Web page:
btn_blue.gif (90 bytes)URI HomeCampusesDirectoriesFast LinksSearchHelp
URI Text Box
Davis Hall
* News Home
* Search Archives
* News Sources Directory
* University Pacer
* About Department
* Staff
orange_line.gif (36 bytes)

Department of Communications/
News Bureau
22 Davis Hall, 10 Lippitt Road, Kingston, RI 0288
Phone: 401-874-2116 Fax: 401-874-7872

Vietnam War POW to speak of
experiences and military strategy

KINGSTON, R.I. -- October 5, 1999 -- Just six months after Porter Halyburton was deployed to Vietnam as a carrier-based fighter pilot, he was shot down and captured in North Vietnam. He was held as a POW for eight years, and moved 35 times within eight camps before he was released. As part of the University of Rhode Island's fall honors colloquium series, "Legacies of the Vietnam War," Halyburton will speak on the personal and professional lessons learned from his war experience and their relevance to military strategy.

Halyburton, of Newport, R.I., will speak in the Barry Marks Auditorium, Room 271 of the Chafee Social Science Center on URI's Kingston Campus, Oct. 12 from 7:30 to 9 p.m.

Born in Davidson, N.C., Halyburton attended Naval Preflight School in Pensacola, Fla. and following commissioning was stationed in Glynco, Ga. and Key West, Fla. while earning his wings as a naval flight officer. His first squadron was VF-84 flying the F-4B fighter. In May of 1965 they left for Vietnam aboard the aircraft carrier Independence.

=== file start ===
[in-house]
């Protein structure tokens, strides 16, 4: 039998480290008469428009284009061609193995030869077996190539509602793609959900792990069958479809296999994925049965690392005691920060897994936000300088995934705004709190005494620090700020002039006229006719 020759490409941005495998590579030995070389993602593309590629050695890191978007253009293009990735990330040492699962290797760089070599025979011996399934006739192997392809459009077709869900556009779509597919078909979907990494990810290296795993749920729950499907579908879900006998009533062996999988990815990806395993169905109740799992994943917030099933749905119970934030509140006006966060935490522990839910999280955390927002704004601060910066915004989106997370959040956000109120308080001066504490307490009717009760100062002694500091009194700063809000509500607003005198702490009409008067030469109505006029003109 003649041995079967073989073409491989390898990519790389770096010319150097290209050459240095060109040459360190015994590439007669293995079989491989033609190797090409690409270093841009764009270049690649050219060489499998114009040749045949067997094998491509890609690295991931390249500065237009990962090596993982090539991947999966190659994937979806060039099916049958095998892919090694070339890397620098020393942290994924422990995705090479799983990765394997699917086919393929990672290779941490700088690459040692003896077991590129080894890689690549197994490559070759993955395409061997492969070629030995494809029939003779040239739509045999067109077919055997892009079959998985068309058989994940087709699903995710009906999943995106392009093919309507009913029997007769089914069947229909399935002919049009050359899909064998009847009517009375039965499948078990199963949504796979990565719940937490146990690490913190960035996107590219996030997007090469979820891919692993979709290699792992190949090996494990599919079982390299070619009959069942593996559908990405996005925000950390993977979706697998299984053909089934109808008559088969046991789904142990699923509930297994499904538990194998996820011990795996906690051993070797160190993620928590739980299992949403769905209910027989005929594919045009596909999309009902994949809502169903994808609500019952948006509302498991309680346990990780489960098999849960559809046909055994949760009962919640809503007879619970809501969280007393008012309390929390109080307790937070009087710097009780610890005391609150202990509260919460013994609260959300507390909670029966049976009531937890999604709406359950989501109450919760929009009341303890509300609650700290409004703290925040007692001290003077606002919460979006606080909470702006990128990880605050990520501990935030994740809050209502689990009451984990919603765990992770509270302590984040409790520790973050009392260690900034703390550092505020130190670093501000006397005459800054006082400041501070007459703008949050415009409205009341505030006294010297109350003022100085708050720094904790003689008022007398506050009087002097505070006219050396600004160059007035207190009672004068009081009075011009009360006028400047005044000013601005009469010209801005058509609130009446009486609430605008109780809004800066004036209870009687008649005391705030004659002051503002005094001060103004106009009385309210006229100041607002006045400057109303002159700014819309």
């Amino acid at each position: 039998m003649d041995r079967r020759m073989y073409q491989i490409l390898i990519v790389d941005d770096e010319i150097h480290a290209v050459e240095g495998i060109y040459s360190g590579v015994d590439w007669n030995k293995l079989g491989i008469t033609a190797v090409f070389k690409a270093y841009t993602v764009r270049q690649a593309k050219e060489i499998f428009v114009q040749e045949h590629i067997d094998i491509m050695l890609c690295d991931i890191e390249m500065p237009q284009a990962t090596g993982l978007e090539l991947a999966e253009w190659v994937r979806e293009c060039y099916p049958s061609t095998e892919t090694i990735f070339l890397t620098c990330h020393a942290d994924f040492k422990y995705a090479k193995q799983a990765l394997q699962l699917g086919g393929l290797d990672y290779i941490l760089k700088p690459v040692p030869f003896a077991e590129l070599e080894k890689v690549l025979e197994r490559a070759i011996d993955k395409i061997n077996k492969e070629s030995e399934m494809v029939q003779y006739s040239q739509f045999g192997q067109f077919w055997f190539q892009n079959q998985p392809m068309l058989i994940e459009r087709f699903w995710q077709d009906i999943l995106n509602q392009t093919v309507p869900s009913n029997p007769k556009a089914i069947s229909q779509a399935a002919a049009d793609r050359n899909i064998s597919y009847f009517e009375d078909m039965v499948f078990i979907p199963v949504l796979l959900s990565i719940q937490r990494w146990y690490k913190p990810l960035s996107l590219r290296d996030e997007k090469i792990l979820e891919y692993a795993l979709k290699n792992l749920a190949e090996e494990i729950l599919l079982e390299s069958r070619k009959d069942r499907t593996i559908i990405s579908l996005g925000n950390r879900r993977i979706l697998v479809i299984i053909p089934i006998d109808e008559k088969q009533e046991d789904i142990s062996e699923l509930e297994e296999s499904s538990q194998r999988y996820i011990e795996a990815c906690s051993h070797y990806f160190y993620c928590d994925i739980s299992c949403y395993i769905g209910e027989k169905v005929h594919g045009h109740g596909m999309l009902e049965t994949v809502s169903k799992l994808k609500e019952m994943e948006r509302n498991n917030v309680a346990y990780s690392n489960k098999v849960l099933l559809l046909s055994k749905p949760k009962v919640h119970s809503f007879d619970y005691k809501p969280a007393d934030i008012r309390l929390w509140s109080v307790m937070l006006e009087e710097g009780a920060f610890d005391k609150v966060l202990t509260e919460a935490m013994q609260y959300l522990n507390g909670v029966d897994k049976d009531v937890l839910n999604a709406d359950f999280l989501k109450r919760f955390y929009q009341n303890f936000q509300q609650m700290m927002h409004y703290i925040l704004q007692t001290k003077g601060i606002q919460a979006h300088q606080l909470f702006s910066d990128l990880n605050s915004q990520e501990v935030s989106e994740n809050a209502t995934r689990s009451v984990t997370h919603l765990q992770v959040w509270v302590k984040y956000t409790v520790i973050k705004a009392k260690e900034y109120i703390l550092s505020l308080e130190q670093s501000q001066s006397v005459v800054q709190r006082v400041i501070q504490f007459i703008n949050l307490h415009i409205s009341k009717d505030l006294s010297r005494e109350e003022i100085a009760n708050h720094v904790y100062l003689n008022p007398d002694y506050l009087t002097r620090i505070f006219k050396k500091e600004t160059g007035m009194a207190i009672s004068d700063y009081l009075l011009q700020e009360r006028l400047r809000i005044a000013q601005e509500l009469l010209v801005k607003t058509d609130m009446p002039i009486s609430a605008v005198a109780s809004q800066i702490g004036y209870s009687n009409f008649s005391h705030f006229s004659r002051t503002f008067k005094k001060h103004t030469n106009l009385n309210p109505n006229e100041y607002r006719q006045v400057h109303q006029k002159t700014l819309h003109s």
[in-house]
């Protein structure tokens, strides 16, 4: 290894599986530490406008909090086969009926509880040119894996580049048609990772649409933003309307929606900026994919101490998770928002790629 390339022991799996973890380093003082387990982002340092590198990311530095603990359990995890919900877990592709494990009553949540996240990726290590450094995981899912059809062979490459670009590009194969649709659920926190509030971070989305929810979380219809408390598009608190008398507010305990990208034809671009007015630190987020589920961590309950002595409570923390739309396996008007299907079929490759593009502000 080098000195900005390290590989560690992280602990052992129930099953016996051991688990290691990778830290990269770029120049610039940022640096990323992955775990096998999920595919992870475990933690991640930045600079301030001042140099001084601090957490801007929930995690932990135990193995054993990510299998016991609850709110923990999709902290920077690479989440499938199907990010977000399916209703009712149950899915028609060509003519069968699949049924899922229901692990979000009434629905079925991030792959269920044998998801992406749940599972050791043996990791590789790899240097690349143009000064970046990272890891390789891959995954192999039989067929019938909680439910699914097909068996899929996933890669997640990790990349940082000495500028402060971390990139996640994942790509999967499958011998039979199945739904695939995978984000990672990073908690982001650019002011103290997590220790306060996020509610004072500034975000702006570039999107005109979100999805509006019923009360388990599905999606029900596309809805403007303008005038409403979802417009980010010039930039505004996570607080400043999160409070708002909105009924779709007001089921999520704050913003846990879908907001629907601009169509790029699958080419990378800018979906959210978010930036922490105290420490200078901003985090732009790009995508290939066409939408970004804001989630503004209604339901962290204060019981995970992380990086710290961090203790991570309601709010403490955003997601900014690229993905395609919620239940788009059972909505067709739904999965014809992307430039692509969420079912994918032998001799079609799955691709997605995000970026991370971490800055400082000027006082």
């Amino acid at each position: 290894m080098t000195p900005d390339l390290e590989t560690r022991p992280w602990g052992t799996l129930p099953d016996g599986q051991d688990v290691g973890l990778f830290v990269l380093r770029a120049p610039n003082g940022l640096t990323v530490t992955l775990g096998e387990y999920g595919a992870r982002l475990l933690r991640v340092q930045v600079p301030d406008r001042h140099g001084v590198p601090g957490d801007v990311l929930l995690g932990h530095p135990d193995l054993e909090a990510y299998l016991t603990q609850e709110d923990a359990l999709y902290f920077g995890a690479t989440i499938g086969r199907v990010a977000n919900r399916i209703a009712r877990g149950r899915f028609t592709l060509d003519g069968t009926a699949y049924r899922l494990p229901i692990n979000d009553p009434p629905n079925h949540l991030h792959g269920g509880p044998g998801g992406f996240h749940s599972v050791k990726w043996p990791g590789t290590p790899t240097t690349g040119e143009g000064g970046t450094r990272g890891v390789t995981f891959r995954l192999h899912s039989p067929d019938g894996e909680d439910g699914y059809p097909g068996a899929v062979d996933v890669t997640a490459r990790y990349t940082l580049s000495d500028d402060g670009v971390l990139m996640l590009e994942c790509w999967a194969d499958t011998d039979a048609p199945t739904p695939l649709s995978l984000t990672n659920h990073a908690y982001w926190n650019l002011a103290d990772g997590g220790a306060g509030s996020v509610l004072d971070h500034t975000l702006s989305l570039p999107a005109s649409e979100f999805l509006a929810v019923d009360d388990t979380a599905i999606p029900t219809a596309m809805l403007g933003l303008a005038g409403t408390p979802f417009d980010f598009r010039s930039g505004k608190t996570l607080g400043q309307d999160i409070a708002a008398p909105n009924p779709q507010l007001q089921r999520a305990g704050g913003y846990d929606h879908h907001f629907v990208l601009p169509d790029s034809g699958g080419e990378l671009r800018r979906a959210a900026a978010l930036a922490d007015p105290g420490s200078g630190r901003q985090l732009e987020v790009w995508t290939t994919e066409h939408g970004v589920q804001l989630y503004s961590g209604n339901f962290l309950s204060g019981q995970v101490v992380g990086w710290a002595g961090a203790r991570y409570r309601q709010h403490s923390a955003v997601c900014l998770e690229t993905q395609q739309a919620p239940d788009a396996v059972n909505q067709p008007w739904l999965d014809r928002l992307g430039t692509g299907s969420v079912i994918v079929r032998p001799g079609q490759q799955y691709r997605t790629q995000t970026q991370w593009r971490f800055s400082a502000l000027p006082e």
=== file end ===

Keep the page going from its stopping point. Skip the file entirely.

During the following six months, Halyburton flew 75 combat missions over Vietnam before he was shot down and captured on Oct. 17, 1965. He was the 40th American prisoner taken in North Vietnam. The number of American soldiers imprisoned would later reach 600 before the end of the war. After his capture, he was listed as killed in action, and his hometown held a memorial service in his honor. A year and a half later, a Vietnamese informant revealed that Halyburton was still alive and his status was upgraded to prisoner of war. In February of 1973 he was released following the signing of the Paris Peace Accords.

Upon his return to the United States, Halyburton was assigned to the Naval ROTC Unit at Georgia Tech. During this time, he finished his graduate studies in Journalism at the University of Georgia.

Halyburton was then assigned to the Naval War College in Newport, R.I., where he has been on the faculty since his retirement from active naval service as a commander in 1984.

Halyburton's military decorations include the Silver Star, three Purple Hearts, the Legion of Merit, three Bronze Stars, seven Air Medals, a Navy Commendation Medal, and the POW Medal. The Department of the Navy awarded him the Meritorious Civilian Service Award.

Currently, Halyburton serves as chairman of the Blithewold Advisory Council of Blithewold Mansion and Gardens, vice-chairman of the Heritage Trust of Rhode Island, and President of the Delta Group. He is a guest lecturer at Brown University.

He has served as president of the DeKalb Council for the Arts, and was chairman of the Rhode Island Committee for the Humanities.

URI's Colloquium series runs Tuesday nights from 7:30 to 9 p.m. and is free and open to the public.

x-x-x

For More Information: Jan Sawyer, 401-874-2116


URI Logo

Copyright 1999
University of Rhode Island
Disclaimer


For more information about this site, contact jredlich@advance.uri.edu
File last updated: Saturday, February 24, 2001

The University is an affirmative action/equal opportunity employer. 
All rights reserved. URL: http://www.uri.edu/news/